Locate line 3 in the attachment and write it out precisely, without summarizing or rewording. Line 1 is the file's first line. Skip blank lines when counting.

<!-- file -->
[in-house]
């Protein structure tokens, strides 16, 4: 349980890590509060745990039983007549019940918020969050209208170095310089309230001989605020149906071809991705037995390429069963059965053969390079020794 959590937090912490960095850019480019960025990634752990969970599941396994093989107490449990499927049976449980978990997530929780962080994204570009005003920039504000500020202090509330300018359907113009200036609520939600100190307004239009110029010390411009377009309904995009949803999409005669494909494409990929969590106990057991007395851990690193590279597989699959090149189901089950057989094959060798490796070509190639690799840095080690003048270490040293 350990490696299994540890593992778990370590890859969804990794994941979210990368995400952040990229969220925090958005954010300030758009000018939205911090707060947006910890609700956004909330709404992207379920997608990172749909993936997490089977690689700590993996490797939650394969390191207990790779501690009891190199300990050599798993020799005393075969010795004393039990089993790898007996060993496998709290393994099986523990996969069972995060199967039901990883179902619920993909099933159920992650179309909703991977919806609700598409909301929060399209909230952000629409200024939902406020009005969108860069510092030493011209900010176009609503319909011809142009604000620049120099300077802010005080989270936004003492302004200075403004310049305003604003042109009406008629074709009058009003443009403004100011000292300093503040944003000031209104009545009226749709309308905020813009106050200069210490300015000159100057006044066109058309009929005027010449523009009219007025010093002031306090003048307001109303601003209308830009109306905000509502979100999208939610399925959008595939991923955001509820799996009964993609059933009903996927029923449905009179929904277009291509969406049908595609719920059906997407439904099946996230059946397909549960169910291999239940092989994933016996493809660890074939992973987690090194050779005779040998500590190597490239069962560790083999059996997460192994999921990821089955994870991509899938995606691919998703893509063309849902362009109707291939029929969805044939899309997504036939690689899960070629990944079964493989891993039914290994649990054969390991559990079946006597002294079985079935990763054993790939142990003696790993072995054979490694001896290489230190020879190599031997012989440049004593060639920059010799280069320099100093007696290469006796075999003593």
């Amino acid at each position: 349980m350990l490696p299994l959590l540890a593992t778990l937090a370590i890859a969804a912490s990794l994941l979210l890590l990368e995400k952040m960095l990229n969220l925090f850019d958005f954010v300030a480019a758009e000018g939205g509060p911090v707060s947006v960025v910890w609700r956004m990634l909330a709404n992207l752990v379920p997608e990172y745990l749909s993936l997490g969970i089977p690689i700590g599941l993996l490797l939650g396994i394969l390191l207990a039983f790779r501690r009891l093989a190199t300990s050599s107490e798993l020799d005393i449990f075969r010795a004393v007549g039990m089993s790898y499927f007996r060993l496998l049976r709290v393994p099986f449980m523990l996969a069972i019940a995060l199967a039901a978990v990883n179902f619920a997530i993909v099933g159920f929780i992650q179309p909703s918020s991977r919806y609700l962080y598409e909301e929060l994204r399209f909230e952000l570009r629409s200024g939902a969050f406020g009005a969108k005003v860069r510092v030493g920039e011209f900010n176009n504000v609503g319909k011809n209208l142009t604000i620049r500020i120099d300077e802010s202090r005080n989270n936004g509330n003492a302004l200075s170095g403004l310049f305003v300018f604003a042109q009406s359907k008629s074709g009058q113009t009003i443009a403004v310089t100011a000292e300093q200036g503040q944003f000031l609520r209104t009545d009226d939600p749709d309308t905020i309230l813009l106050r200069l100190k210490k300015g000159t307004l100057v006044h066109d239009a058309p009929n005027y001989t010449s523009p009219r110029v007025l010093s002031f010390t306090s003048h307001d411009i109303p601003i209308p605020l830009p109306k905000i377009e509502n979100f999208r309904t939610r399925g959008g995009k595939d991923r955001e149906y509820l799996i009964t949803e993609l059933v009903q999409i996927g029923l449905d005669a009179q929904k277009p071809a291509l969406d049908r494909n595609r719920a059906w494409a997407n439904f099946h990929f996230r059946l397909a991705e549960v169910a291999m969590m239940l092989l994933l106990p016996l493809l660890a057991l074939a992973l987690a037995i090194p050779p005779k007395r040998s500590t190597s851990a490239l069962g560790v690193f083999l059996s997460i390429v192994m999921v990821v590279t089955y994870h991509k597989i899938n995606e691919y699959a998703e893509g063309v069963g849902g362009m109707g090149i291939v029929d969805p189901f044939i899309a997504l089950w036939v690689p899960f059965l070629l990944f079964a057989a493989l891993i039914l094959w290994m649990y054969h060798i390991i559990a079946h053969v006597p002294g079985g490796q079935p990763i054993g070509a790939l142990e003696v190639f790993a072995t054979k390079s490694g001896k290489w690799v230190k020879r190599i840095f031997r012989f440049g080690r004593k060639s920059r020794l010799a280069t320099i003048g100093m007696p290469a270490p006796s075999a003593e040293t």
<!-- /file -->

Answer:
């Amino acid at each position: 349980m350990l490696p299994l959590l540890a593992t778990l937090a370590i890859a969804a912490s990794l994941l979210l890590l990368e995400k952040m960095l990229n969220l925090f850019d958005f954010v300030a480019a758009e000018g939205g509060p911090v707060s947006v960025v910890w609700r956004m990634l909330a709404n992207l752990v379920p997608e990172y745990l749909s993936l997490g969970i089977p690689i700590g599941l993996l490797l939650g396994i394969l390191l207990a039983f790779r501690r009891l093989a190199t300990s050599s107490e798993l020799d005393i449990f075969r010795a004393v007549g039990m089993s790898y499927f007996r060993l496998l049976r709290v393994p099986f449980m523990l996969a069972i019940a995060l199967a039901a978990v990883n179902f619920a997530i993909v099933g159920f929780i992650q179309p909703s918020s991977r919806y609700l962080y598409e909301e929060l994204r399209f909230e952000l570009r629409s200024g939902a969050f406020g009005a969108k005003v860069r510092v030493g920039e011209f900010n176009n504000v609503g319909k011809n209208l142009t604000i620049r500020i120099d300077e802010s202090r005080n989270n936004g509330n003492a302004l200075s170095g403004l310049f305003v300018f604003a042109q009406s359907k008629s074709g009058q113009t009003i443009a403004v310089t100011a000292e300093q200036g503040q944003f000031l609520r209104t009545d009226d939600p749709d309308t905020i309230l813009l106050r200069l100190k210490k300015g000159t307004l100057v006044h066109d239009a058309p009929n005027y001989t010449s523009p009219r110029v007025l010093s002031f010390t306090s003048h307001d411009i109303p601003i209308p605020l830009p109306k905000i377009e509502n979100f999208r309904t939610r399925g959008g995009k595939d991923r955001e149906y509820l799996i009964t949803e993609l059933v009903q999409i996927g029923l449905d005669a009179q929904k277009p071809a291509l969406d049908r494909n595609r719920a059906w494409a997407n439904f099946h990929f996230r059946l397909a991705e549960v169910a291999m969590m239940l092989l994933l106990p016996l493809l660890a057991l074939a992973l987690a037995i090194p050779p005779k007395r040998s500590t190597s851990a490239l069962g560790v690193f083999l059996s997460i390429v192994m999921v990821v590279t089955y994870h991509k597989i899938n995606e691919y699959a998703e893509g063309v069963g849902g362009m109707g090149i291939v029929d969805p189901f044939i899309a997504l089950w036939v690689p899960f059965l070629l990944f079964a057989a493989l891993i039914l094959w290994m649990y054969h060798i390991i559990a079946h053969v006597p002294g079985g490796q079935p990763i054993g070509a790939l142990e003696v190639f790993a072995t054979k390079s490694g001896k290489w690799v230190k020879r190599i840095f031997r012989f440049g080690r004593k060639s920059r020794l010799a280069t320099i003048g100093m007696p290469a270490p006796s075999a003593e040293t």